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tammie jo shults and first officer darren el littler speaking with our martha raddatz about the explosion. you'll remember shrapnel smashing a window and a mother and wife nearly sucked out, pulled back in, but she did not survive. martha just today asking about the moment that explosion occurred. >> describe to me the moment when you heard that bang, what kind of bang, what went tlut your mind? >> it was rather radical. and it yawed and then it began its own decent, and darren was handling it beautifully, in not trying to force the aircraft to stay on -- on altitude. >> we were passing through about 32,000 feet when we had a large bang and a rapid decompression. >> my first thoughts were actually, oh, here we go, just because it seems like a flashback to some of the navy flying that we had done, but
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really, darren -- just very easy to communicate and we had to use hand signals because it was laud, and there was -- it was just hard to communicate for a lot of different reasons. >> there is much more to this story, and you can see martha's full interview and the reaction from captain schultz's husband. "20/20," this friday night, 10:00 p.m. eastern right here. we're going to move on tonight, though, to tough questions on capitol hill today for president trump's new pick to head the cia. gina haspel, now the number two person at the agency, grilled by senators about her record involving enhanced interrogation techniques, including waterboarding. concerned lawmakers asking her if she still believes torture works, as the president does, and would she reinstate similar programs if confirmed. abc's mary bruce tonight with how she answered. >> reporter: after 30 years in the shadows as a covert agent, today, gina haspel stepped into the spotlight. >> i think you will find me to be a typical middle class american.
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>> reporter: but her career has been anything but typical. >> i recall my first meeting with a foreign agent. it was on a dark, moonless night with an agent i'd never met before. >> reporter: her history at the cia is largely classified. but what we do know today sparked protests. >> gina haspel's a torturer! >> reporter: haspel reportedly once led a black site prison in thailand, where terror suspects were waterboarded. critics call it torture. today, haspel was adamant she would not allow those techniques as cia chief. >> i would not restart under any circumstances in an interrogation program at cia. under any circumstances. >> reporter: but democrats pressed further. >> do you believe that the previous interrogation techniques were immoral? >> senator, i believe that cia officers to whom you referred -- >> please answer yes or no. >> senator, what i believe sitting here today is that i support the higher moral
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standard we have decided to hold ourselves to -- >> can you please answer the question? >> senator, i think i've answered the question. >> no, you've not. >> reporter: during the campaign, president trump supported waterboarding. >> mr. trump, you said, not only does it work, but you'd bring it back. >> i would bring back waterboarding and i'd bring back a hell of a lot worse than waterboarding. >> reporter: today, haspel insisted, she will not bend. >> if this president asked you to do something that you find morally objectionable, will you carry out that order or not? >> senator, my moral compass is strong. i would not allow cia to undertake activity that i thought was immoral, even if it was technically legal. >> mary is live up on the hill. and bottom line, mary, does haspel have the votes to be confirmed? >> reporter: tonight,many republicans say you won't find a more qualified nominee. look. this is going to be extremely close, but right now, haspel does appear to have enough support to be confirmed.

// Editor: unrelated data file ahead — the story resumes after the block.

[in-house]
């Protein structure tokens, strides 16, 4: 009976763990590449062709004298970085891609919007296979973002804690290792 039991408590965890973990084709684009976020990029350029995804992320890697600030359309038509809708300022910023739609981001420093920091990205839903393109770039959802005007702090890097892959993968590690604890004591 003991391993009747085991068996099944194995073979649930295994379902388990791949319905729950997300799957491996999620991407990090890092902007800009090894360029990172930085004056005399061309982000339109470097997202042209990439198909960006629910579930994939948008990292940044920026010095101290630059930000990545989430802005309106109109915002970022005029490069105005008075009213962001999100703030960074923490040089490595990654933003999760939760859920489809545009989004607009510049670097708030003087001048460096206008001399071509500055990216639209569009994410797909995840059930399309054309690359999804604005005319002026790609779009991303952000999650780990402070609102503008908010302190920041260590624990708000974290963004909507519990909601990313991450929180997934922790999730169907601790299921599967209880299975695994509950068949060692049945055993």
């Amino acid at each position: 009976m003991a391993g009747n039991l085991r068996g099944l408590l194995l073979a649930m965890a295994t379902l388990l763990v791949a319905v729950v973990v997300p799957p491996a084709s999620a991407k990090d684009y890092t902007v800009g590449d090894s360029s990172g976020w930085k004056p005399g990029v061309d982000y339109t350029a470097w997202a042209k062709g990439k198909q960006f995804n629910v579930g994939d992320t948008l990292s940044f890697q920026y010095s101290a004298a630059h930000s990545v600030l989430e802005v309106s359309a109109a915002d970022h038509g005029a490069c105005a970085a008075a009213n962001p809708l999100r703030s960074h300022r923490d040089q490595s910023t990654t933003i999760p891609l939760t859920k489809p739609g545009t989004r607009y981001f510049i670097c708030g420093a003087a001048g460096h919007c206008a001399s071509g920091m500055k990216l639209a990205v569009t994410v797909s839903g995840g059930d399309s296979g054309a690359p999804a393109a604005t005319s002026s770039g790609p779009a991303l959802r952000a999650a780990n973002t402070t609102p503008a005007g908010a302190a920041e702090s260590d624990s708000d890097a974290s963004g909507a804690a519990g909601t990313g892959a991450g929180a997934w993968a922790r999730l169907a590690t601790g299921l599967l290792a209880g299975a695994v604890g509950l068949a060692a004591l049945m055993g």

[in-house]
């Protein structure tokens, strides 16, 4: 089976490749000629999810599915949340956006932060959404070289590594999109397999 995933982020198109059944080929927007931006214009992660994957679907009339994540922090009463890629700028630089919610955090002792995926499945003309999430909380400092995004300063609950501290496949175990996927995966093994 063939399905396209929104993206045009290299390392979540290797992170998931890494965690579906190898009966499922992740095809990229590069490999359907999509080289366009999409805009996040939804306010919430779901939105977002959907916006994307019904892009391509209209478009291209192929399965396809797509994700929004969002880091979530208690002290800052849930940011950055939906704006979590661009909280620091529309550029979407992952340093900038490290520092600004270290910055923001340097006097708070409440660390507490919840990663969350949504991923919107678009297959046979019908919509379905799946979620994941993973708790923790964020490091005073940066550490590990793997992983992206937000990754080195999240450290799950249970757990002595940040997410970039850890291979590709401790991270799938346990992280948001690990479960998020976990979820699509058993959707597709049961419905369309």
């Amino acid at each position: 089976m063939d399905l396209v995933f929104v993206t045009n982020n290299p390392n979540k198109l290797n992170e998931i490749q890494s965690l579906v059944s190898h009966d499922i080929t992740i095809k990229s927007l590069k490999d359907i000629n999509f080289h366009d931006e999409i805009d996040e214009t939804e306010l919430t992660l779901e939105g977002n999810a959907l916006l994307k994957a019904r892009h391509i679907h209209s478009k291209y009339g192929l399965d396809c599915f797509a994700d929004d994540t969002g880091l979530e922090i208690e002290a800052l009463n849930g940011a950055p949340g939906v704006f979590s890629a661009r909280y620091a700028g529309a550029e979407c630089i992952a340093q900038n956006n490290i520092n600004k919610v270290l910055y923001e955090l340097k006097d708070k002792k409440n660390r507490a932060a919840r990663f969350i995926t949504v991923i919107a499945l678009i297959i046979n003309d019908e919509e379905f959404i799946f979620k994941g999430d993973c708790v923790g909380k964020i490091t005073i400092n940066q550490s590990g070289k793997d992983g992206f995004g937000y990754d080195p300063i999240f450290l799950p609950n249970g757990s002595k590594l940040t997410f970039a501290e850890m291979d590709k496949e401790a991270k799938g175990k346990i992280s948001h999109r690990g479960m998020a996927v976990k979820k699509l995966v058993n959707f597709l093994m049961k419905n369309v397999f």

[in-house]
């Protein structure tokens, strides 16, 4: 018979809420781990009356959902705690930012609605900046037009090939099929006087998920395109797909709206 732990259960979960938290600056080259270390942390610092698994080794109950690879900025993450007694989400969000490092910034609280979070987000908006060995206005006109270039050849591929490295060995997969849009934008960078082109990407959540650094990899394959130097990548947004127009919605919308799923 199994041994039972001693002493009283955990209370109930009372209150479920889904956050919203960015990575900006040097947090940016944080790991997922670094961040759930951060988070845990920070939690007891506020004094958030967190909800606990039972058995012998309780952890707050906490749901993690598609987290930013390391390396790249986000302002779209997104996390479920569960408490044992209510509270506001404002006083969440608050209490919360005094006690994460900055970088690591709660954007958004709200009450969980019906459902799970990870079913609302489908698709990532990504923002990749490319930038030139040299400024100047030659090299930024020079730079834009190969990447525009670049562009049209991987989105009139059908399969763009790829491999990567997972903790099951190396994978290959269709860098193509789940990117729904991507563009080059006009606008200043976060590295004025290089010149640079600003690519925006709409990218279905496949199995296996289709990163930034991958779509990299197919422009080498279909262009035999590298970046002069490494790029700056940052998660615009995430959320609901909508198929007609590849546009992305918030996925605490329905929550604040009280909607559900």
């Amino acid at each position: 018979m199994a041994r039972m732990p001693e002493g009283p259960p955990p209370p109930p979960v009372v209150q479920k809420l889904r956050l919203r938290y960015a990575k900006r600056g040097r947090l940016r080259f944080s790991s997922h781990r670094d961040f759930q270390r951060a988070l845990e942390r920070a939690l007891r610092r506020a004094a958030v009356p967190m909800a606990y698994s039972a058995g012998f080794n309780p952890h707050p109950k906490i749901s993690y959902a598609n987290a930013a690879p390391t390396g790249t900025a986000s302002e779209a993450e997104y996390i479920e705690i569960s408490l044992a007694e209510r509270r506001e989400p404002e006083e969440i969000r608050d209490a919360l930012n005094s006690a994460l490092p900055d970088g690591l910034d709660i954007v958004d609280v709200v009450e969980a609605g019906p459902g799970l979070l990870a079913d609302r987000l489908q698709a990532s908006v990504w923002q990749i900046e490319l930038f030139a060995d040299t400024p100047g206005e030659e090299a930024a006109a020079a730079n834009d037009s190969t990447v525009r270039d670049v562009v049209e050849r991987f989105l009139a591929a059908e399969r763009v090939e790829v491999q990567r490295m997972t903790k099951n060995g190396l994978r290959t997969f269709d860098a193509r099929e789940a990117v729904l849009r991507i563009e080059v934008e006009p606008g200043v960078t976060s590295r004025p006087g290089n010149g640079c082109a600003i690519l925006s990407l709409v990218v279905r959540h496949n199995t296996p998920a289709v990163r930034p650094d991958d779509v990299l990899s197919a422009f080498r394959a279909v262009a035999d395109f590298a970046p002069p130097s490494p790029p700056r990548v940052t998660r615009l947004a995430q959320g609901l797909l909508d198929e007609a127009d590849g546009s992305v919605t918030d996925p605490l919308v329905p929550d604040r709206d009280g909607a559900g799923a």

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david? >> mary bruce watching it all on the him. mary, thank you. there is still much more ahead on "world news tonight" this wednesday. the e. coli outbreak growing tonight. and the urgent search tonight. authorities fear it could be an alligator attack. the former wichl facing a first degree murder charge tonight, nearly two decades after her husband went missing. and at this hour, investigators searching for the remains of up to six girls, what the suspect allegedly said that led them to this location. more news ahead.ahead.
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came up, kind of one last time, fighting, and then he went down again and you didn't see him anymore. >> anybody whose got the binoculars, go ahead and pull them out. >> reporter: teams also using sonar to search the water, but so far finding nothing. >> we've seen alligators out in this water already. so, they definitely are out in this retention pond. >> reporter: alligator attacks are a rare but real threat. experts say they can lunge at 20 to 30 miles an hour. david, teams in orlando will continue working tonight. the sheriff's office saying if there is someone in that pond, it is highly likely they'll find them. david? >> victor, thank you. when we come back, that e. coli outbreak growing. also, the wife charged with first degree murder, two decades after her husband went missing. and severe weather moving across the country tonight, and right into the northeast. the track, right after the break. my body of proof. proof of less joint pain and clearer skin. this is my body of proof that i can take on psoriatic arthritis with humira. humira works by targeting and helping to block a specific